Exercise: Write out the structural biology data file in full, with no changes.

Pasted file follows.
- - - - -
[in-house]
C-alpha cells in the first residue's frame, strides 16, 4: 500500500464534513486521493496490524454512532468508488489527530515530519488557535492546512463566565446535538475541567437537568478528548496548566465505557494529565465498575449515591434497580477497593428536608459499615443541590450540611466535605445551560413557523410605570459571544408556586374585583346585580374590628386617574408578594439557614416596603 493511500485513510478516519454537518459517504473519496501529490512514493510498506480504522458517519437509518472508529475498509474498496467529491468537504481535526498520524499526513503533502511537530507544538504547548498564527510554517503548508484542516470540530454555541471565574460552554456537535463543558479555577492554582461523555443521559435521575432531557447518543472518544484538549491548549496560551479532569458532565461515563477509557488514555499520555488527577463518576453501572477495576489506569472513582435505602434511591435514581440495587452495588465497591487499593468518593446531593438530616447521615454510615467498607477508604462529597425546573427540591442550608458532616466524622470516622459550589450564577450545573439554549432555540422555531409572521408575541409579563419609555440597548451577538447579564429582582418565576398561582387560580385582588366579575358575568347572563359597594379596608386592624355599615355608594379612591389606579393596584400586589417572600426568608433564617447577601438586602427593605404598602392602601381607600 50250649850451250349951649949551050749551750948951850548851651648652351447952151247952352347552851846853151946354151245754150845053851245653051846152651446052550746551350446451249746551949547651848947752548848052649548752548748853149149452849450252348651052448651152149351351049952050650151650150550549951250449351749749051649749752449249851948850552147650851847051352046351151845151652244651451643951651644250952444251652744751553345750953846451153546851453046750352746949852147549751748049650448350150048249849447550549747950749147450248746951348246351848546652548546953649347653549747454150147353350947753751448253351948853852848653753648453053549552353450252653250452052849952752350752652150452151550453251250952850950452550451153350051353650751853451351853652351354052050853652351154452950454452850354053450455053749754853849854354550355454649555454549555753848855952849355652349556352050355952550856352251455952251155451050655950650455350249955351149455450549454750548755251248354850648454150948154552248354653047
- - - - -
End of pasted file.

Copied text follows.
[in-house]
C-alpha cells in the first residue's frame, strides 16, 4: 500500500464534513486521493496490524454512532468508488489527530515530519488557535492546512463566565446535538475541567437537568478528548496548566465505557494529565465498575449515591434497580477497593428536608459499615443541590450540611466535605445551560413557523410605570459571544408556586374585583346585580374590628386617574408578594439557614416596603 493511500485513510478516519454537518459517504473519496501529490512514493510498506480504522458517519437509518472508529475498509474498496467529491468537504481535526498520524499526513503533502511537530507544538504547548498564527510554517503548508484542516470540530454555541471565574460552554456537535463543558479555577492554582461523555443521559435521575432531557447518543472518544484538549491548549496560551479532569458532565461515563477509557488514555499520555488527577463518576453501572477495576489506569472513582435505602434511591435514581440495587452495588465497591487499593468518593446531593438530616447521615454510615467498607477508604462529597425546573427540591442550608458532616466524622470516622459550589450564577450545573439554549432555540422555531409572521408575541409579563419609555440597548451577538447579564429582582418565576398561582387560580385582588366579575358575568347572563359597594379596608386592624355599615355608594379612591389606579393596584400586589417572600426568608433564617447577601438586602427593605404598602392602601381607600 50250649850451250349951649949551050749551750948951850548851651648652351447952151247952352347552851846853151946354151245754150845053851245653051846152651446052550746551350446451249746551949547651848947752548848052649548752548748853149149452849450252348651052448651152149351351049952050650151650150550549951250449351749749051649749752449249851948850552147650851847051352046351151845151652244651451643951651644250952444251652744751553345750953846451153546851453046750352746949852147549751748049650448350150048249849447550549747950749147450248746951348246351848546652548546953649347653549747454150147353350947753751448253351948853852848653753648453053549552353450252653250452052849952752350752652150452151550453251250952850950452550451153350051353650751853451351853652351354052050853652351154452950454452850354053450455053749754853849854354550355454649555454549555753848855952849355652349556352050355952550856352251455952251155451050655950650455350249955351149455450549454750548755251248354850648454150948154552248354653047